Eurofound's EU PolicyWatch collates information on the responses of government and social partners to the COVID-19 crisis, the war in Ukraine, rising inflation, as well as gathering examples of company practices aimed at mitigating the social and economic impacts.
Factsheet for measure GB-2020-28/943 – Updated – measures in United Kingdom
|Country||United Kingdom , applies nationwide|
|Time period||Open ended, started on 08 July 2020|
|Type||Other initiatives or policies|
Promoting the economic, labour market and social recovery
– Active labour market policies (enhancing employability, training, subsidised job creation, etc.)
|Author||Claire Evans (Warwick University) and Eurofound|
|Measure added||08 July 2020 (updated 11 January 2021)|
On the 8 July, the Chancellor of the Exchequer announced his 'Plan for Jobs' in his Summer Statement to the House of Commons. The plan is focused on boosting economic recovery, following the UK's lockdown and the recent easing of restrictions. The Chancellor described the plan as the 'second phase' of response to the coronavirus crisis and as being about jobs. He began his speech by stating that the government will not accept rising unemployment and that it will do all it can to give 'everyone the opportunity of good and secure work.' The Plan for Jobs has 'a clear goal: to protect, support and create jobs', given the 25% contraction in the UK economy in the preceding months and the predictions by the Office for Budget Responsibility and Bank of England as to significant job losses.
These initiatives are aimed at supporting young people, who it is predicted, will be hardest hit by the crisis (the Chancellor reported that the under-25s are two and a half times more likely to work in a sector that has been closed e.g. retail and hospitality). The new Kickstart Scheme is thus a 'new programme to give hundreds of thousands of young people, in every region and nation of Britain, the best possible chance of getting on and getting a job.'
Under the scheme, employers will be directly paid to create new jobs for any 16 to 24-year-old at risk of long-term unemployment. These will have to be new jobs, as the funding will be conditional on proof that these jobs are additional. The jobs will have to be 'decent'; with a minimum of 25 hours per week paid at least the National Minimum Wage. Employers will also have to provide 'Kickstarters' with training and support to find a permanent job. If employers meet these conditions, the Government will pay young people’s wages for six months, plus an amount to cover overheads. Thus, for a 24-year-old, the grant will be around GBP 6,500.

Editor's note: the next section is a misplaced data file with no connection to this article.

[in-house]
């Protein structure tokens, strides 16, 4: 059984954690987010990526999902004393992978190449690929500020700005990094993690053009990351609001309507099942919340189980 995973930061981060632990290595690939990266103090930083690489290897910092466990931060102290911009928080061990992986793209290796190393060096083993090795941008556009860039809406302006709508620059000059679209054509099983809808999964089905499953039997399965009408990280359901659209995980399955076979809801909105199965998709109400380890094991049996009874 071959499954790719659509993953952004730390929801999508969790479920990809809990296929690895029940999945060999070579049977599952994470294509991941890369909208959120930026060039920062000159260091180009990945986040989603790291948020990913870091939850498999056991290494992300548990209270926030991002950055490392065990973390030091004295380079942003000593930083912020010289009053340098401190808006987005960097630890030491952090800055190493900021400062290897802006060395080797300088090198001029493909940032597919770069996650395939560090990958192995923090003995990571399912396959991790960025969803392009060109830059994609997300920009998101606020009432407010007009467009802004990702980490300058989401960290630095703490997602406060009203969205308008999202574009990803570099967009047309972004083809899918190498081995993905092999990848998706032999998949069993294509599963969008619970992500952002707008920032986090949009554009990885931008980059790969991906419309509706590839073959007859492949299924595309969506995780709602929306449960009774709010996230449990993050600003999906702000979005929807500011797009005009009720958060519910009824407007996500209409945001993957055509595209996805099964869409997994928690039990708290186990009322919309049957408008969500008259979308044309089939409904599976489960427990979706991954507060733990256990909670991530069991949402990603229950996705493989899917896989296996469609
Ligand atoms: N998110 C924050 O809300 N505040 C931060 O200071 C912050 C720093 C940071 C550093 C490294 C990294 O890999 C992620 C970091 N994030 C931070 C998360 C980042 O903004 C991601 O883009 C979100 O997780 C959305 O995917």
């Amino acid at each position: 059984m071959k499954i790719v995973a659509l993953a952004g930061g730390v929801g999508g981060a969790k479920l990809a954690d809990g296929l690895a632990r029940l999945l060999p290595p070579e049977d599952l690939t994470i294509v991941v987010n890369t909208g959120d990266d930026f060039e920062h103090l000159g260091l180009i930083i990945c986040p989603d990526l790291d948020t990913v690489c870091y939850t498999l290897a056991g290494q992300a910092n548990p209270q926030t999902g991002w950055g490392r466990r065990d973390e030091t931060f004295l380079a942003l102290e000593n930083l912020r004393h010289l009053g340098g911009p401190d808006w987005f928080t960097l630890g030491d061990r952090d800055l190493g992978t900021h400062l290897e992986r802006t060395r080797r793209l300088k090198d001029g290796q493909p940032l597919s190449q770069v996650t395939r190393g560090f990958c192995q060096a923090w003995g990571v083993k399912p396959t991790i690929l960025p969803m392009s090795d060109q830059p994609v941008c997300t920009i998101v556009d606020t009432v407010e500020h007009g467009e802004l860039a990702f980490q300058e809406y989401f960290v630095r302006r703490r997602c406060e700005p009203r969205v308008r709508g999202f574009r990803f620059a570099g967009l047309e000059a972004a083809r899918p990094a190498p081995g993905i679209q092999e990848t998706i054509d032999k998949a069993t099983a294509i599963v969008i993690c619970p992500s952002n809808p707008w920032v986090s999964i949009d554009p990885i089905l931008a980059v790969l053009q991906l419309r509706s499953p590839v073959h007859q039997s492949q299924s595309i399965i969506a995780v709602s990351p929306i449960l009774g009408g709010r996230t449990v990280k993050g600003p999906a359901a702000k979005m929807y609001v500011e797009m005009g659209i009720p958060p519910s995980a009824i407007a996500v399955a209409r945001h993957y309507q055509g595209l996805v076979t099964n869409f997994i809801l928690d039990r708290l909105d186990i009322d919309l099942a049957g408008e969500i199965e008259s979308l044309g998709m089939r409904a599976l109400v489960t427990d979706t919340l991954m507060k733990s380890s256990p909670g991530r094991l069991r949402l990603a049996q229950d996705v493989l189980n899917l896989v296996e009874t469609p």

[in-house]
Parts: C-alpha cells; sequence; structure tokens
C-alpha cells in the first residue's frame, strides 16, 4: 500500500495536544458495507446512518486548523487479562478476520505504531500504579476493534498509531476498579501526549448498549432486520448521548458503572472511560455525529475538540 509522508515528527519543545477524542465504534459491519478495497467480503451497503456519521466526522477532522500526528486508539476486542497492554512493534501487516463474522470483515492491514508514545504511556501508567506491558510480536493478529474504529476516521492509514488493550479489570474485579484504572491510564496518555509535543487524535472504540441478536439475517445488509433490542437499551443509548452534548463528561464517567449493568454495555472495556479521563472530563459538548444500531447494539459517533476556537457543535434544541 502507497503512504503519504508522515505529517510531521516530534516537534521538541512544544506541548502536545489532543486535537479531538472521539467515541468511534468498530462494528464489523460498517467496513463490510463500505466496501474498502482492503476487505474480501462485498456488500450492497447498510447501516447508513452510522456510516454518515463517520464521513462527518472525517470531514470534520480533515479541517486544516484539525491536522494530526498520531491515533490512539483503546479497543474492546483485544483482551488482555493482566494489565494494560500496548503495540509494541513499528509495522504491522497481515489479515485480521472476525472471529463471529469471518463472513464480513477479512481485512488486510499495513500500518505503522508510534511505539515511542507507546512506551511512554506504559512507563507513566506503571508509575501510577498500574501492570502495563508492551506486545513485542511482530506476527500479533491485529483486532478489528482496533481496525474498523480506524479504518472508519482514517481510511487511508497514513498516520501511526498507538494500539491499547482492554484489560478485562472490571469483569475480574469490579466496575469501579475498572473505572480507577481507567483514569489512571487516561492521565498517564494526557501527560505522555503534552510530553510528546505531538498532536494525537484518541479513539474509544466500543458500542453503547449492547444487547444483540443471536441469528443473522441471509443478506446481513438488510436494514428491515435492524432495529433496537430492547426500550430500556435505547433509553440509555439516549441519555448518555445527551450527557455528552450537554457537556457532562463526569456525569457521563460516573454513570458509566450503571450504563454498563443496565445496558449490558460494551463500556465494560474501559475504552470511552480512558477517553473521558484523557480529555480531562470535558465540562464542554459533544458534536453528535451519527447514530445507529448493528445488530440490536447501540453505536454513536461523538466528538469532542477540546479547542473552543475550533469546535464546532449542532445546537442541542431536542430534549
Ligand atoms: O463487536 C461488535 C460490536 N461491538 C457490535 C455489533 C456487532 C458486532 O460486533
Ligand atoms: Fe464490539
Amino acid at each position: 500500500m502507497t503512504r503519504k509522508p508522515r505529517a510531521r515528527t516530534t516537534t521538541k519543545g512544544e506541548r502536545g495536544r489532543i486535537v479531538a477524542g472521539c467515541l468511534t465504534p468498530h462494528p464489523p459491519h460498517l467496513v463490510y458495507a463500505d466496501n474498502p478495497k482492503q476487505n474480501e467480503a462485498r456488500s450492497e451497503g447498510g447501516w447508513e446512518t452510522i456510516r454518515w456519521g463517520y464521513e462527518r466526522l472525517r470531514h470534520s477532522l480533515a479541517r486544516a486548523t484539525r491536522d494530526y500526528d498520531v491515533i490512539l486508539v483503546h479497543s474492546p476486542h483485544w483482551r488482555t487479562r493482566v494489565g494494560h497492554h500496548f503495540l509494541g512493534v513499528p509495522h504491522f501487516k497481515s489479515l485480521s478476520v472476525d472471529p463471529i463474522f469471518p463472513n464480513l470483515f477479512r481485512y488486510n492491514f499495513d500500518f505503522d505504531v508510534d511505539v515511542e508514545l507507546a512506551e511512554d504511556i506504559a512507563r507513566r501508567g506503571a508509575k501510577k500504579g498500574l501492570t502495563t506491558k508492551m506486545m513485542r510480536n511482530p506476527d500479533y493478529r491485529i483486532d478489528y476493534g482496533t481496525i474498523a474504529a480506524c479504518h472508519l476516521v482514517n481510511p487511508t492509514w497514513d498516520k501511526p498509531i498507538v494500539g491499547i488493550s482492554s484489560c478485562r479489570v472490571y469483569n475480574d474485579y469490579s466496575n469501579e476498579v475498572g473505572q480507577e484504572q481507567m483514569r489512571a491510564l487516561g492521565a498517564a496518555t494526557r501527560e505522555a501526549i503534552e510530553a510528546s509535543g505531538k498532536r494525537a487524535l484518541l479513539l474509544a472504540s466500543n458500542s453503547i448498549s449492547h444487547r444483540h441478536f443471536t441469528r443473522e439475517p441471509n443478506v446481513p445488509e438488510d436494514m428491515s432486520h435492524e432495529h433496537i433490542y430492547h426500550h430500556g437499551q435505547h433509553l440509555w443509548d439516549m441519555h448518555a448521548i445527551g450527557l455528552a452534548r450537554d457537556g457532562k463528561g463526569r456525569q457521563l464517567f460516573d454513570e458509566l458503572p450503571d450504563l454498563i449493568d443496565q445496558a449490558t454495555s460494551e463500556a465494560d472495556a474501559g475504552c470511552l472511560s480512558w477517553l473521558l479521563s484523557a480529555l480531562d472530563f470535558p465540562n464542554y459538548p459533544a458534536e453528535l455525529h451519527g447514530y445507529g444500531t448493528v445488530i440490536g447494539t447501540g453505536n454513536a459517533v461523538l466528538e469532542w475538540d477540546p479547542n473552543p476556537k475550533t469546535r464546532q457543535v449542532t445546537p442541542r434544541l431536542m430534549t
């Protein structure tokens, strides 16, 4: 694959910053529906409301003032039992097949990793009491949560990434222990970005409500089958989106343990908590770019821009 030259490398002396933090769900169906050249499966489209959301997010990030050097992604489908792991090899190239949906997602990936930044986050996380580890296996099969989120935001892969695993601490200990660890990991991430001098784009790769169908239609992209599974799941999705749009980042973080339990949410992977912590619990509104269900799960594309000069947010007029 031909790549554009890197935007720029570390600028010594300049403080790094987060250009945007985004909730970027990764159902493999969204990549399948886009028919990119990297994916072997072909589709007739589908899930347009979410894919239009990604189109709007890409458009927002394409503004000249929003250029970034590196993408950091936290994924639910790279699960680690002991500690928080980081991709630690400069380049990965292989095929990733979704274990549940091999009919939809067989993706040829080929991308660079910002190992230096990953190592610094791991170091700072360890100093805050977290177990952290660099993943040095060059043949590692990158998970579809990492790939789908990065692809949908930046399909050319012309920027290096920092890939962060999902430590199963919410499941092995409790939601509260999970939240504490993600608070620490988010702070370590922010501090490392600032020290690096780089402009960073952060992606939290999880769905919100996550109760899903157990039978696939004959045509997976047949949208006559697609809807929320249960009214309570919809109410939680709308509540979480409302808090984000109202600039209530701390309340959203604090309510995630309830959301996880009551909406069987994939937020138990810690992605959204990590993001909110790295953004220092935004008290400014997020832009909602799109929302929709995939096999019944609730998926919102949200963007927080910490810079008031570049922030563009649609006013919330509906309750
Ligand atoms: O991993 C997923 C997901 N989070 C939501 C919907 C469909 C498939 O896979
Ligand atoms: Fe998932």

Employers can apply to be part of the scheme from August. There is to be no cap on the numbers of places available and the Chancellor has pledged an initial GBP billion, a sum he says will be enough to fund hundreds of thousands of jobs.
The Government also pledged on the 8 July to:
As yet unknown. The package was announced on the 8 July, 2020.
The scheme was launched on the 2 September and within the first 24 hours, more than 6,000 employers had started an application.
Other groups of workers
Youth (18-25) in employment
|Applies to all businesses||Does not apply to citizens|
Company / Companies
Social partners' role in designing the measure and form of involvement:
|Trade unions||Employers' organisations|
|Form||Not applicable||Not applicable|
Social partners' role in the implementation, monitoring and assessment phase:
It is assumed that the social partners at peak-level will have been informed; however, there will not have been formal consultation/involvement in the design, implementation and monitoring of the measure.
It can be assumed that the partners from both sides would be supportive of the measure.
Eurofound (2020), The Kickstart Initiative and incentivising apprenticeships, measure GB-2020-28/943 (measures in United Kingdom), EU PolicyWatch, Dublin, https://static.eurofound.europa.eu/covid19db/cases/GB-2020-28_943.html
30 January 2023
Governments across the EU continue to implement policies to support citizens and businesses in the face of rising food and energy prices caused by the COVID-19 crisis and intensified by the war in Ukraine. This article summarises the policy responses as reported in Eurofound's EU PolicyWatch database from January to September 2022.Article
12 September 2022
Although the worldwide pandemic situation had already disrupted supply chains and triggered increases in energy and food prices in 2021, the situation deteriorated in 2022 with the Russian invasion of Ukraine.Article
12 September 2022
This article summarises the first policy responses that governments across the EU have started to implement to support companies affected by the rising prices, and those with commercial ties to Ukraine, Russia or Belarus.Article
Disclaimer: This information has not been subject to the full Eurofound evaluation, editorial and publication process.